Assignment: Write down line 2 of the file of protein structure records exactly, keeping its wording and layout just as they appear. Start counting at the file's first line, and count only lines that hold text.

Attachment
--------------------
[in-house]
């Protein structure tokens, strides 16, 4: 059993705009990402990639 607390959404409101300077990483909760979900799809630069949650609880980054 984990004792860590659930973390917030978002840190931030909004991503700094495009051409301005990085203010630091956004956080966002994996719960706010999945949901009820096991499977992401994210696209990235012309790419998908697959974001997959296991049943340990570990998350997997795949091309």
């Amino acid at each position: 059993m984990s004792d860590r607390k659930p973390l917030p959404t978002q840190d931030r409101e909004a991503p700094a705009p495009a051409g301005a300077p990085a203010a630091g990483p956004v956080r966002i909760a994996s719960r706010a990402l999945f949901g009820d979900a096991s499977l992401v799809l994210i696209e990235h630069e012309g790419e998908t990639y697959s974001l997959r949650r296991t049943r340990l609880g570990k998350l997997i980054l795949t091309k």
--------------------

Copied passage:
């Protein structure tokens, strides 16, 4: 059993705009990402990639 607390959404409101300077990483909760979900799809630069949650609880980054 984990004792860590659930973390917030978002840190931030909004991503700094495009051409301005990085203010630091956004956080966002994996719960706010999945949901009820096991499977992401994210696209990235012309790419998908697959974001997959296991049943340990570990998350997997795949091309």